The Representative Town Meeting voted Monday to ratify the contract negotiated by the town and Fairfield's police union, just a few months before discussions will begin on the next contract.
The three-year pact, which dates back to July 1, 2010 and will expire on June 30, 2013, includes a 5.5 percent wage increase over the life of the contract and will continue to cover both current and new employees under the standard pension plan.
Had the RTM rejected the contract, it would have gone into arbitration -- which some members felt would put the town in an unfavorable bargaining position.
"I do not wish to put at risk the benefits we have gained in these negotiations," Peter Ambrose, R-2, said.
The terms of the contract include:
- A wage freeze for the first year of the contract (2010-2011), a 2 percent salary increase for 2011-2012, a 2.75 percent increase for 2012-2013, and a .75 percent increase on the last day of the contract;
- Those hired after the approval of the contract will be on the standard pension plan but will receive a lower payout: 70 percent of base salary instead of 80 percent for current employees;
- Cost-of-living adjustments to new hire pensions will be 2 percent (for current employees, it's 3 percent);
- Sick leave will increase from five days accumulated per fiscal year to 10 days and the maximum total sum will rise from 80 to 120 days;
- Medical and dental premium costs will rise for both old and new employees and some copayments will increase.
As with several of the contract votes that occurred over the past year, RTM members discussed the pros and cons of implementing a defined contribution plan for new hires instead of maintaining the current pension plan.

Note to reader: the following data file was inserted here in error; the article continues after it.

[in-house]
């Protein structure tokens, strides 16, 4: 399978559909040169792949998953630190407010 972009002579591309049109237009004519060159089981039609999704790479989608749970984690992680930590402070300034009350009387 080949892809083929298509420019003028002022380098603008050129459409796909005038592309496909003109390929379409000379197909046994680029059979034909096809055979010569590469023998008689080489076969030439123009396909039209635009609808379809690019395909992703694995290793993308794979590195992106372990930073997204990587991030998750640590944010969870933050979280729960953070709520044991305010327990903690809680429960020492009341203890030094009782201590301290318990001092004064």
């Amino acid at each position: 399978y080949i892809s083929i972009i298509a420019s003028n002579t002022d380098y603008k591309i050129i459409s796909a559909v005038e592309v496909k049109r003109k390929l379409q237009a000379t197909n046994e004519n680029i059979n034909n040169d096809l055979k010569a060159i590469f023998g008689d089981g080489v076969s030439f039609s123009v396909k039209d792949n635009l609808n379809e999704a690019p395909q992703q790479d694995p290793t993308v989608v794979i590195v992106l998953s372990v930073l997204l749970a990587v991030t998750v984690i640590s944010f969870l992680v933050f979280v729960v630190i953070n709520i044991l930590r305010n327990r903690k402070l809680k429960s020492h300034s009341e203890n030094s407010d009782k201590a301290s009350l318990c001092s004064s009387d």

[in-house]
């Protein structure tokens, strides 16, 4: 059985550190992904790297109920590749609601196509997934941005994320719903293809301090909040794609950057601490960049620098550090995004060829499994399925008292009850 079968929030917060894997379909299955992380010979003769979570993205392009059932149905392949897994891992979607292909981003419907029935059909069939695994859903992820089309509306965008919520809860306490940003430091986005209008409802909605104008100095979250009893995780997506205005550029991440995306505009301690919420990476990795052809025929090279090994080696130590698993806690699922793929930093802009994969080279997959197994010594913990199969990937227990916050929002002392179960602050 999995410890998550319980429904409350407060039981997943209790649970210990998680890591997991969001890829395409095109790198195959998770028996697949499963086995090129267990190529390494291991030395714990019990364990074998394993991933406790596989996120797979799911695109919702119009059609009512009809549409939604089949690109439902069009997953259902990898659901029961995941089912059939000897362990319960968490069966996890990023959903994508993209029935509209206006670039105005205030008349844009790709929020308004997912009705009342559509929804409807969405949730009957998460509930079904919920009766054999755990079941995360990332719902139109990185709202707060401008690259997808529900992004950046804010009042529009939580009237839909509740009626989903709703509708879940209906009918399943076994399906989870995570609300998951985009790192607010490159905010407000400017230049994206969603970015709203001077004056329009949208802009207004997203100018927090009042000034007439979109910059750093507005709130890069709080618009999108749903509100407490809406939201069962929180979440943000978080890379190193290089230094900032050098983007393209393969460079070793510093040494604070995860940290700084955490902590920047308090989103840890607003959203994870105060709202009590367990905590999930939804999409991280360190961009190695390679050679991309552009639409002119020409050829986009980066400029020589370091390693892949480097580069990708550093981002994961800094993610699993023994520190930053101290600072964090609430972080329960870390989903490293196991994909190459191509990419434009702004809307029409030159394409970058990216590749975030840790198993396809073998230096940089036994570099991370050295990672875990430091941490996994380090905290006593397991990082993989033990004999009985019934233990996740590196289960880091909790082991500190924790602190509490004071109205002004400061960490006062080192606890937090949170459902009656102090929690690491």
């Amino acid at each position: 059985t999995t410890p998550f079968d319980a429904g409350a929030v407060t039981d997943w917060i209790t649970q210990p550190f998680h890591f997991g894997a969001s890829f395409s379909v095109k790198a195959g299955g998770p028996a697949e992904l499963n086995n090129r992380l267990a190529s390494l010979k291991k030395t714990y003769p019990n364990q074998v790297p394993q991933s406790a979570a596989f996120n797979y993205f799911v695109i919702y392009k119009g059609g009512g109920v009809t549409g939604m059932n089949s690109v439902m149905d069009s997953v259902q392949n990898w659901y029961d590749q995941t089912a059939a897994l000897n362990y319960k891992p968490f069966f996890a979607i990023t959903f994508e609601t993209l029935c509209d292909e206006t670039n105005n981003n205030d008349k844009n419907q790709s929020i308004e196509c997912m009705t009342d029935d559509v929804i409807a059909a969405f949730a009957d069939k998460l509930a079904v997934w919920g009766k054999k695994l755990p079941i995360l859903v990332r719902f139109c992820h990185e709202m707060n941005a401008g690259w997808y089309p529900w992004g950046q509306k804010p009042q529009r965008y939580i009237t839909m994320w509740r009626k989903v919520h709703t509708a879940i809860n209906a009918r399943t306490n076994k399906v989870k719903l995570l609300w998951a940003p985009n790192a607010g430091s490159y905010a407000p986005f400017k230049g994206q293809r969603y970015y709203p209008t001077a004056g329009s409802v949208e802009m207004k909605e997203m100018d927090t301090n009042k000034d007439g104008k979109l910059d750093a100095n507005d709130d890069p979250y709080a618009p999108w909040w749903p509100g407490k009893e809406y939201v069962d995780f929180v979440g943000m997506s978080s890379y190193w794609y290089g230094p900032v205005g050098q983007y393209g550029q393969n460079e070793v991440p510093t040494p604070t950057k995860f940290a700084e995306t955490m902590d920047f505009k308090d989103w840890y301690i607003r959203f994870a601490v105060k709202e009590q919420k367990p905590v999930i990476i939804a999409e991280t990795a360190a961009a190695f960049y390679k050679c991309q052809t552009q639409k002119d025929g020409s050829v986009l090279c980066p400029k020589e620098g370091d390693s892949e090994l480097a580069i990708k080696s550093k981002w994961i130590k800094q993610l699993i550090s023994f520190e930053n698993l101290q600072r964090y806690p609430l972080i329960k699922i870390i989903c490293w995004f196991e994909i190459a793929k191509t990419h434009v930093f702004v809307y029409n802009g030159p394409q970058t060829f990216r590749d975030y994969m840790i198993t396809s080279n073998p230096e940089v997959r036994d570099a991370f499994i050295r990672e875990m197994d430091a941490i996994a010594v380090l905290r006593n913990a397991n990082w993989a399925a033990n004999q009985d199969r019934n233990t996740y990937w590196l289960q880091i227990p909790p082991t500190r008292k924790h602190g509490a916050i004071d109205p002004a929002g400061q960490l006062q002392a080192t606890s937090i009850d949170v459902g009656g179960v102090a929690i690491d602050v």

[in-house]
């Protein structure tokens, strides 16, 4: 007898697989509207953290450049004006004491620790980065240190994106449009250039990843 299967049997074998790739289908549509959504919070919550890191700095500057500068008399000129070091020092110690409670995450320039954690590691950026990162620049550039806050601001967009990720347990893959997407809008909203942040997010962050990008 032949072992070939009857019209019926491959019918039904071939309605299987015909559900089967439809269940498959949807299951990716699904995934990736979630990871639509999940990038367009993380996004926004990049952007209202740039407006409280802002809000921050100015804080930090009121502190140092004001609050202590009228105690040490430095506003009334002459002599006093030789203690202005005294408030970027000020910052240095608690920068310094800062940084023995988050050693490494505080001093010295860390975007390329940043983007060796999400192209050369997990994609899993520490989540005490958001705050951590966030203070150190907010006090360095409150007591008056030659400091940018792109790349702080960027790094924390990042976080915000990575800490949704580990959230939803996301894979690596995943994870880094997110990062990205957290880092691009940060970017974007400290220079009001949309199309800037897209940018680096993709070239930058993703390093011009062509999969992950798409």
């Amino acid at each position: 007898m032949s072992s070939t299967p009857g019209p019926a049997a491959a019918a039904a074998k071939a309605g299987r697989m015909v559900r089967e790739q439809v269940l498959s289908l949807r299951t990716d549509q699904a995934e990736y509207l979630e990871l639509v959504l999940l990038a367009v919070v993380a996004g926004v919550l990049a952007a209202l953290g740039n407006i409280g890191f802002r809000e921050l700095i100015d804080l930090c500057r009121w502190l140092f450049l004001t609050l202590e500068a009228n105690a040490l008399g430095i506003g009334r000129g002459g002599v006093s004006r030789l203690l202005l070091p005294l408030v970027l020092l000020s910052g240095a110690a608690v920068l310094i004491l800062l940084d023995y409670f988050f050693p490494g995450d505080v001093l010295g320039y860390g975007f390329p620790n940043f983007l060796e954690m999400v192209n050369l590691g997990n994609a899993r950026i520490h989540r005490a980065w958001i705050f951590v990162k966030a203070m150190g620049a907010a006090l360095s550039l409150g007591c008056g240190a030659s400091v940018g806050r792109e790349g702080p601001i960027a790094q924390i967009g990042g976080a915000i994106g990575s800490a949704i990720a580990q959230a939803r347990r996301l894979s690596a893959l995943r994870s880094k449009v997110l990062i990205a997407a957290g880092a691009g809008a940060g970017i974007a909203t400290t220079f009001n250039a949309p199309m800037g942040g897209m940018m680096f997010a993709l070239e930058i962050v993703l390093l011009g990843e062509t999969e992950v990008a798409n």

Attorney Patrick McHale, who represents the town in negotiating the seven contracts that expired in 2010, said that sticking with the pension plan saves Fairfield money when it comes to the police union.
Fairfield's police department personnel are not eligible for Social Security because of the similar benefits they receive in their pension plan, according to McHale. Implementing a 401(a) contribution plan would mean the town would have to contribute the Social Security percentage equivalent of the department's pensionable payroll, plus disability insurance and the town's employer match to a 401(a) plan. Currently, the pension plan's components are base pay and longevity.
McHale calculated that, in maintaining the pension plan for new hires (and decreasing their payout to 70 percent of base salary), the town saves about 5.6 percent in pensionable payroll.
Bruce Ryan, R-10, said the town could save in the long run by switching to 401(a) plans for new hires, discontinuing pension payouts by the town "20-30 years from now."
"It would save us a lot of money to eliminate that liability," Ryan said.
But McHale said there is no evidence to support long-term savings by switching to a 401(a) plan.
Police Chief Gary MacNamara urged the RTM to ratify the contract.
"Three years without a contract leads to distraction in a department," he said. "At some point or other, they all have questioned the support of the town. They need to know you care about them."
He added that despite the uncertainty, the men and women of the department have "risen up to answer calls in the past three years, in historic events" that Fairfield and neighboring towns have faced -- including Tropical Storm Irene, Hurricane Sandy, the February blizzard, and the Sandy Hook Elementary School shooting.
The body voted to approve the contract in a 41-3 vote. Members Joseph Lipp, R-1, and Gaylord Meyer, R-1 abstained; Ed Bateson, R-3, Ryan, and Joseph DeMartino, R-4, opposed the agreement.